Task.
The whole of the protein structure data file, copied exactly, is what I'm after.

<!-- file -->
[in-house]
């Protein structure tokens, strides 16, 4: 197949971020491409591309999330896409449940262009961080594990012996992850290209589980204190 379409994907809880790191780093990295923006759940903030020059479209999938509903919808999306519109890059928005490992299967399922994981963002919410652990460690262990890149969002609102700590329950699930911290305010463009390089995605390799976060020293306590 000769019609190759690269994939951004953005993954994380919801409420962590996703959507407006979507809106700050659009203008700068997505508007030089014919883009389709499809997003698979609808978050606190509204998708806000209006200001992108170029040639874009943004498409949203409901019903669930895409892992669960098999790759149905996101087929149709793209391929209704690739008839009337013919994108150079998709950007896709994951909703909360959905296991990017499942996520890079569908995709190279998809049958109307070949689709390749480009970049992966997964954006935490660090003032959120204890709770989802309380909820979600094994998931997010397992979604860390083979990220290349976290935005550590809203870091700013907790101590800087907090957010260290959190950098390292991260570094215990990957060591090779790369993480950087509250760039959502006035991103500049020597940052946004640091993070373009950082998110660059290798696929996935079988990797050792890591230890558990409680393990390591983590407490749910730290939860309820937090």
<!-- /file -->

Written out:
[in-house]
């Protein structure tokens, strides 16, 4: 197949971020491409591309999330896409449940262009961080594990012996992850290209589980204190 379409994907809880790191780093990295923006759940903030020059479209999938509903919808999306519109890059928005490992299967399922994981963002919410652990460690262990890149969002609102700590329950699930911290305010463009390089995605390799976060020293306590 000769019609190759690269994939951004953005993954994380919801409420962590996703959507407006979507809106700050659009203008700068997505508007030089014919883009389709499809997003698979609808978050606190509204998708806000209006200001992108170029040639874009943004498409949203409901019903669930895409892992669960098999790759149905996101087929149709793209391929209704690739008839009337013919994108150079998709950007896709994951909703909360959905296991990017499942996520890079569908995709190279998809049958109307070949689709390749480009970049992966997964954006935490660090003032959120204890709770989802309380909820979600094994998931997010397992979604860390083979990220290349976290935005550590809203870091700013907790101590800087907090957010260290959190950098390292991260570094215990990957060591090779790369993480950087509250760039959502006035991103500049020597940052946004640091993070373009950082998110660059290798696929996935079988990797050792890591230890558990409680393990390591983590407490749910730290939860309820937090």